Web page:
And the reference to Caesar doesn't seem right to me.  There is no evidence for formalized units of slingers in the Roman army during the empire. Caesar did employ ad hoc bodies of Baleares, in Gaul, and, you may well be right, during the Civil war.

Title: Re: How to employ bodies of slingers in battle
Post by slingbadger on Feb 14th, 2012 at 3:17pm
This is supposed to be a friendly forum, for exchcange of ideas. You have the right to agree or disagree with anything you want. However, If you want to argue about things, then count me out of it. No good can come of it.

Title: Re: How to employ bodies of slingers in battle
Post by Masiakasaurus on Feb 14th, 2012 at 4:31pm
I don't see anything unfriendly about Thearos's post.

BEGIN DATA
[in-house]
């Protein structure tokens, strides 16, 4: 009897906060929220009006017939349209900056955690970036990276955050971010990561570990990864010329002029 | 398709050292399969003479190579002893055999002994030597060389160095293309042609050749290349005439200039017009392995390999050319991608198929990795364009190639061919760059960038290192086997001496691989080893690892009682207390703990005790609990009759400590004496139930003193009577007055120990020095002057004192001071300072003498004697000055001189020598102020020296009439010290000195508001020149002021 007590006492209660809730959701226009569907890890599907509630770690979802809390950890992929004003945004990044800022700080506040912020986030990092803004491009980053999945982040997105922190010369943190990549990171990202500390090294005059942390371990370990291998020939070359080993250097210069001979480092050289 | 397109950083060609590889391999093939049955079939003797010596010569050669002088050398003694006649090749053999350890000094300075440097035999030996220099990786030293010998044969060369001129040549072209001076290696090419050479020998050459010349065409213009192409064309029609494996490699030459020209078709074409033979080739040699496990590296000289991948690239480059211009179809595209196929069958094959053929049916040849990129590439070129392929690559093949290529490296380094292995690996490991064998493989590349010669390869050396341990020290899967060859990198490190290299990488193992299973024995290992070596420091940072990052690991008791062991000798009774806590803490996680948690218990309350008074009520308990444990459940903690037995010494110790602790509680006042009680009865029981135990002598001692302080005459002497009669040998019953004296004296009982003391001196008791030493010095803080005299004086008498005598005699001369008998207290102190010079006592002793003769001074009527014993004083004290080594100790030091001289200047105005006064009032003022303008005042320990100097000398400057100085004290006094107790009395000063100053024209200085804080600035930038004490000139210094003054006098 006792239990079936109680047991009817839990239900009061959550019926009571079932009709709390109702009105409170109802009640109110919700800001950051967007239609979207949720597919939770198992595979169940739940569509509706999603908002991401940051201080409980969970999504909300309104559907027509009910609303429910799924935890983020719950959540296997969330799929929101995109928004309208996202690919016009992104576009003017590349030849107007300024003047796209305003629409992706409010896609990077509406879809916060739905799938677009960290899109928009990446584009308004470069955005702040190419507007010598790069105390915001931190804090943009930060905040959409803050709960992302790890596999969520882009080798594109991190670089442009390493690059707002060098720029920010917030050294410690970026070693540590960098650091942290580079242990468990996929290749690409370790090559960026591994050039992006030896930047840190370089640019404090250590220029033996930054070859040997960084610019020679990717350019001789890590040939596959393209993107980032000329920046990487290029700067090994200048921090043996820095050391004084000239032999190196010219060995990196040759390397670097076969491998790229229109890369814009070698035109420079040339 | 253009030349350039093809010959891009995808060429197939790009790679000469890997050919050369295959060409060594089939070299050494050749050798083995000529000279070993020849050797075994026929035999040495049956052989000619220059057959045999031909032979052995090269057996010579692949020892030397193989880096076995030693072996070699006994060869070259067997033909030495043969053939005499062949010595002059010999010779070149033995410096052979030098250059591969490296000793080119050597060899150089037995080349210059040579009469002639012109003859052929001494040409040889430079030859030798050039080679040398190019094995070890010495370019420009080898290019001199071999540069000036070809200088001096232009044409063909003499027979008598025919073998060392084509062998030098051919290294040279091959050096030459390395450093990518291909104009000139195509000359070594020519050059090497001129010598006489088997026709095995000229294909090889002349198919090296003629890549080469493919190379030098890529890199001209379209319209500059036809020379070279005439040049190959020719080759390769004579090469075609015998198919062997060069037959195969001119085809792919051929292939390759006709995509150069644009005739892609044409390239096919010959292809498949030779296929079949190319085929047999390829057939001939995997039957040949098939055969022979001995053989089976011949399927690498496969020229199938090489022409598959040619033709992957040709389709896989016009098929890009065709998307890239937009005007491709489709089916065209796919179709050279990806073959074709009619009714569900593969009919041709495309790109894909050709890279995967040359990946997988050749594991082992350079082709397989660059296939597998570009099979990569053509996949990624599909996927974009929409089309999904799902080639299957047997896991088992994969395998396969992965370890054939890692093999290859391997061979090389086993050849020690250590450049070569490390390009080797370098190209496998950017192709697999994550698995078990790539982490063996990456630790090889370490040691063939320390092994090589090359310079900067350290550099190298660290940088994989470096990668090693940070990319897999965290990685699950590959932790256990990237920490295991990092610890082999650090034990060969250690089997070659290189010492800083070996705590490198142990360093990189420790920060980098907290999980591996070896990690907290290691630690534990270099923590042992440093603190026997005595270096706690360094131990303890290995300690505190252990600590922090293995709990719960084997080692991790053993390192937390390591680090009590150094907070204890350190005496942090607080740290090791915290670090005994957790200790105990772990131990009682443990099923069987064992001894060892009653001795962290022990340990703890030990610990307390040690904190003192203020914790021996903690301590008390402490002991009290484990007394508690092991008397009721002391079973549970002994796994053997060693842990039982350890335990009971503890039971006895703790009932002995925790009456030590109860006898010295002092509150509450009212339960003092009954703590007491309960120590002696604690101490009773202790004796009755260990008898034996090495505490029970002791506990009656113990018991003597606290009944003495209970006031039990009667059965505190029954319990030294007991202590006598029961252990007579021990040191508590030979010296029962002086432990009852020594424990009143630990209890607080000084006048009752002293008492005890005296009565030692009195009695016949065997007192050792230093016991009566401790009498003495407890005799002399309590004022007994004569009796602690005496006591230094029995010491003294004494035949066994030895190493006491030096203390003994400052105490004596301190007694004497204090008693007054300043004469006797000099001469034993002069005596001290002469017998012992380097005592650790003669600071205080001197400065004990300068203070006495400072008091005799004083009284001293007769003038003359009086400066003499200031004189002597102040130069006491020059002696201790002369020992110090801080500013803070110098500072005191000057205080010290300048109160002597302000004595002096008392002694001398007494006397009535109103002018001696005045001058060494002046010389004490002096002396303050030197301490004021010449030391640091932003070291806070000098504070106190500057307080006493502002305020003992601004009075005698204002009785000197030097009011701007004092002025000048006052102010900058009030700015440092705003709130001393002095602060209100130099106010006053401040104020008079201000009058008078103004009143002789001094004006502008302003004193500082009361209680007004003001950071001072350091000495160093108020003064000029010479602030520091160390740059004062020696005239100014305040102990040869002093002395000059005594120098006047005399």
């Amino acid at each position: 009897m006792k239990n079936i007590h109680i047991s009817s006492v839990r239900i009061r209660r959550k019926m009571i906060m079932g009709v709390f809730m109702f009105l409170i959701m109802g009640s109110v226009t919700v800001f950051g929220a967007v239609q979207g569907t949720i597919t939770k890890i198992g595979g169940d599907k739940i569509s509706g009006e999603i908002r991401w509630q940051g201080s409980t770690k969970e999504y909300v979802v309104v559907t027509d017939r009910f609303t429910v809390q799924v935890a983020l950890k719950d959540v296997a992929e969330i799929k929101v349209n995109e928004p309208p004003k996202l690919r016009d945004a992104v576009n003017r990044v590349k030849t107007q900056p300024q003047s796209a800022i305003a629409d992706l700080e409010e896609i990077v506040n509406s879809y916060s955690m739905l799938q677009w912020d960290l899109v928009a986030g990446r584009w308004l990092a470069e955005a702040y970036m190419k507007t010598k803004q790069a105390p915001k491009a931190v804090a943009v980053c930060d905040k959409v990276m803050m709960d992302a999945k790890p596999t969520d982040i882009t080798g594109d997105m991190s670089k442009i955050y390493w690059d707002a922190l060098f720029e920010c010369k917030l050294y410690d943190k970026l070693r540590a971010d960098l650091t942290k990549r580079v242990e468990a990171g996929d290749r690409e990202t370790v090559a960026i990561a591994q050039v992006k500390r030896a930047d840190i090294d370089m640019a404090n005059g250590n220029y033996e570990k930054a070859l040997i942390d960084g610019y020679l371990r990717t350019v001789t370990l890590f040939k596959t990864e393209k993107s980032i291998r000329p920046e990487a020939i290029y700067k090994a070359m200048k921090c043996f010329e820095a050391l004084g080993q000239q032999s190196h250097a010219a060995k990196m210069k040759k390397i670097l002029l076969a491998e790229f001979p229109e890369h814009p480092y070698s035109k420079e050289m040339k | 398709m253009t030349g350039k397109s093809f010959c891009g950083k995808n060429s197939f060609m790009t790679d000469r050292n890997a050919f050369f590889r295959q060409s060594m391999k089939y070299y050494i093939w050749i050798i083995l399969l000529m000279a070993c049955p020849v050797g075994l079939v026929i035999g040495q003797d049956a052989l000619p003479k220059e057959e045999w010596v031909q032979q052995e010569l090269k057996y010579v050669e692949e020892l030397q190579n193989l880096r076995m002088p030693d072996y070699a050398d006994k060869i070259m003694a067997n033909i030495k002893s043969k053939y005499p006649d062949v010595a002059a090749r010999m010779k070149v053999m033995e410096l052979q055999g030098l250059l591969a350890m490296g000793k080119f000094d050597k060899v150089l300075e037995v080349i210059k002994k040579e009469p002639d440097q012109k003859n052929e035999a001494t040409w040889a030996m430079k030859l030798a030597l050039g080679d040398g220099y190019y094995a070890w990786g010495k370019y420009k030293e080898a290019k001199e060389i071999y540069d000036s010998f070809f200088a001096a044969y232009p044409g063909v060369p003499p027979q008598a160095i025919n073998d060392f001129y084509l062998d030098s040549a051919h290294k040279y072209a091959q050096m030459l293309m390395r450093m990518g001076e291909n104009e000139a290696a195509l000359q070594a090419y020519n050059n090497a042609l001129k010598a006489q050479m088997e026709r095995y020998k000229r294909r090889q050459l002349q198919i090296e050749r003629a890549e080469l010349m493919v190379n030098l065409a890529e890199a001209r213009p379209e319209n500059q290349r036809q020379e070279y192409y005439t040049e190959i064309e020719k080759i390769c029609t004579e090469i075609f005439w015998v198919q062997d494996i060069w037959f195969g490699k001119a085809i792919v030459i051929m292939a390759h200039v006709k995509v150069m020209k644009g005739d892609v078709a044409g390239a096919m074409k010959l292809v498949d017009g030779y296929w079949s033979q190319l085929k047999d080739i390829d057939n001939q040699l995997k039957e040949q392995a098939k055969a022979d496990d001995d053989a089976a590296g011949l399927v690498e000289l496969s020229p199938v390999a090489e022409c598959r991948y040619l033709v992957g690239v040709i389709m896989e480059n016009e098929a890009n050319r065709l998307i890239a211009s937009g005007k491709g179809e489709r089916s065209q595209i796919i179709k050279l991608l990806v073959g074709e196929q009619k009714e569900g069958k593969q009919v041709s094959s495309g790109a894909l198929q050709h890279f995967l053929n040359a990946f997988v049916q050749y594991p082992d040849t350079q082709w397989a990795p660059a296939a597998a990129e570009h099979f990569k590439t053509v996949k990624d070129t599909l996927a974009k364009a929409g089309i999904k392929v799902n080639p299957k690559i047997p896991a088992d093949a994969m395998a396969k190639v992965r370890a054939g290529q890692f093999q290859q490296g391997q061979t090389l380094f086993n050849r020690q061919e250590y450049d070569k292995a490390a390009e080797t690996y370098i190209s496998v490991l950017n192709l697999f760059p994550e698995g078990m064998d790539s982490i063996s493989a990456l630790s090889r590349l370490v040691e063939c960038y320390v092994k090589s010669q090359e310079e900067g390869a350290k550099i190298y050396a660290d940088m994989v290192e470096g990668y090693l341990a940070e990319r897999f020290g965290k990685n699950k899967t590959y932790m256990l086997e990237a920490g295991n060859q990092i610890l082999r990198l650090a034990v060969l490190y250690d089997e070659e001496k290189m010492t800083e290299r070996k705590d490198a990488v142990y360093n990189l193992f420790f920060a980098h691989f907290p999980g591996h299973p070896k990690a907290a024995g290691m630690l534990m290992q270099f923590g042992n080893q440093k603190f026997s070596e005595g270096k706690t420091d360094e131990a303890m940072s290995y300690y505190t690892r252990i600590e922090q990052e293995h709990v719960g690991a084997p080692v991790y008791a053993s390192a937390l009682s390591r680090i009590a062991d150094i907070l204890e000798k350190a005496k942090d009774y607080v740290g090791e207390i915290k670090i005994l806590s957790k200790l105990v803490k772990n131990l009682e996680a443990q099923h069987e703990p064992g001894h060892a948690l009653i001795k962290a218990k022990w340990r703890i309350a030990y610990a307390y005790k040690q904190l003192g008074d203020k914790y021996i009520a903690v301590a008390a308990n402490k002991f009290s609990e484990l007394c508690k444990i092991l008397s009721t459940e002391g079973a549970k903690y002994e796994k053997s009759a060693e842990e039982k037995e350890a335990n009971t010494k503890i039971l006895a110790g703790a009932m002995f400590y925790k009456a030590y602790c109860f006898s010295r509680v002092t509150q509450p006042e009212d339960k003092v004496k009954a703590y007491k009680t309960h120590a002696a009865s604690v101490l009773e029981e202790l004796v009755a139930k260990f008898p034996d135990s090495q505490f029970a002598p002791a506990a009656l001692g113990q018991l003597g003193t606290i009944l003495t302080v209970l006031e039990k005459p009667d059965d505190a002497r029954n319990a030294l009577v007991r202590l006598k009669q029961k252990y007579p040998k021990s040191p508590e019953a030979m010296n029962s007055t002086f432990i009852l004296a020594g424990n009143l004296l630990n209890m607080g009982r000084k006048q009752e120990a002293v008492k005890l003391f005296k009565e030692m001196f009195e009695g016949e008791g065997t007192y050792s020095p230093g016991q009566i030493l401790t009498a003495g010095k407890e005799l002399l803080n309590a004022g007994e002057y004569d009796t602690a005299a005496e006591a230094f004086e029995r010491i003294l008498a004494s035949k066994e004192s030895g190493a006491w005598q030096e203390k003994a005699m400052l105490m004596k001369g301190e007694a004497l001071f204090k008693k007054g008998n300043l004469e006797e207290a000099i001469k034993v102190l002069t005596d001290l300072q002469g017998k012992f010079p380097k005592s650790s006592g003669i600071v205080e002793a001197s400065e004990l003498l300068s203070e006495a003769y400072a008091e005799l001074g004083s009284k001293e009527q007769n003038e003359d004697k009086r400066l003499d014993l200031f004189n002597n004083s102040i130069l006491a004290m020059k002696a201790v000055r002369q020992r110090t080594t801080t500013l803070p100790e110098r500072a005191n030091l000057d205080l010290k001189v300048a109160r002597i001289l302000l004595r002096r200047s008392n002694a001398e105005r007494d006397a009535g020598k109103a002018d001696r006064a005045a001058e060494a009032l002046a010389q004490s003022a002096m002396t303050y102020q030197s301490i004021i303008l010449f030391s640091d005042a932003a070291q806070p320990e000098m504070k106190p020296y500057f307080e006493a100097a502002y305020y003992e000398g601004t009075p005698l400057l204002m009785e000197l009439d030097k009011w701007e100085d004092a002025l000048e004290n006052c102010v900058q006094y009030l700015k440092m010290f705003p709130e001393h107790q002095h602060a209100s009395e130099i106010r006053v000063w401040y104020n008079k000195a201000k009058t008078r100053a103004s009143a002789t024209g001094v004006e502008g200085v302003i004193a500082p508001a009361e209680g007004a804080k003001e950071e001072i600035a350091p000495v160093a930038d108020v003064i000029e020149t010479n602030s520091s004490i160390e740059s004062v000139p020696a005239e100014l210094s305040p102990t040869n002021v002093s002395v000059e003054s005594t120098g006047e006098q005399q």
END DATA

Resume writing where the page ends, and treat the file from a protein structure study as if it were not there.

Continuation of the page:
Title: Re: How to employ bodies of slingers in battle
Post by Thearos on Feb 14th, 2012 at 6:03pm
It's not a bad thing to get things as correct as possible on this forum.

Title: Re: How to employ bodies of slingers in battle
Post by slingbadger on Feb 15th, 2012 at 10:06am
OK, all I'm saying, is that when I wrote what I did, I had the article right in my hand. I took the info directly from the source. If people wish to disagree with it, fine. I respect that. Let's leave it at that, and move on.  There are more important things in the world.  

Title: Re: How to employ bodies of slingers in battle
Post by Thearos on Feb 15th, 2012 at 2:31pm
Could you quote the exact passage, with references ? I reiterate what I wrote: it doesn't sound right. If Korfman wrote it, he was wrong, and I could try to show it by discussing ancient passages. (It's what I do for a living). If I'm wrong, that will be shown too.

Disagreement is how truth emerges.

Title: Re: How to employ bodies of slingers in battle